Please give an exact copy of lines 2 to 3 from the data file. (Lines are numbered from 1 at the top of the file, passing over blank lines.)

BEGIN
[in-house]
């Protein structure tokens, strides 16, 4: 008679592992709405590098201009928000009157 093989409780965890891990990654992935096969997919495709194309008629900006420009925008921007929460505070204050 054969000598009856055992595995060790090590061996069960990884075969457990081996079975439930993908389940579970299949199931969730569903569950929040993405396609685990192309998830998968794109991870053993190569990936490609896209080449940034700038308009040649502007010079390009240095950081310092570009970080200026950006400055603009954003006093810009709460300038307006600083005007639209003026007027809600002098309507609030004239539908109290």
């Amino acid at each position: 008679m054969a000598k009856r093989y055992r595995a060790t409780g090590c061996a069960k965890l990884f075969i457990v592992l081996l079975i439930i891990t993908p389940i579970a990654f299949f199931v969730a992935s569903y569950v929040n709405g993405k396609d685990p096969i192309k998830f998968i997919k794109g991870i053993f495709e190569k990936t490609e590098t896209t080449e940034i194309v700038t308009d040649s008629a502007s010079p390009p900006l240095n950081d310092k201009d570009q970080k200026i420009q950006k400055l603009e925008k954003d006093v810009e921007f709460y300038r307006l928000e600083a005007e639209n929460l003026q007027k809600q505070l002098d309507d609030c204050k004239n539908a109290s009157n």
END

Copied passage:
């Protein structure tokens, strides 16, 4: 008679592992709405590098201009928000009157 093989409780965890891990990654992935096969997919495709194309008629900006420009925008921007929460505070204050 054969000598009856055992595995060790090590061996069960990884075969457990081996079975439930993908389940579970299949199931969730569903569950929040993405396609685990192309998830998968794109991870053993190569990936490609896209080449940034700038308009040649502007010079390009240095950081310092570009970080200026950006400055603009954003006093810009709460300038307006600083005007639209003026007027809600002098309507609030004239539908109290």
């Amino acid at each position: 008679m054969a000598k009856r093989y055992r595995a060790t409780g090590c061996a069960k965890l990884f075969i457990v592992l081996l079975i439930i891990t993908p389940i579970a990654f299949f199931v969730a992935s569903y569950v929040n709405g993405k396609d685990p096969i192309k998830f998968i997919k794109g991870i053993f495709e190569k990936t490609e590098t896209t080449e940034i194309v700038t308009d040649s008629a502007s010079p390009p900006l240095n950081d310092k201009d570009q970080k200026i420009q950006k400055l603009e925008k954003d006093v810009e921007f709460y300038r307006l928000e600083a005007e639209n929460l003026q007027k809600q505070l002098d309507d609030c204050k004239n539908a109290s009157n």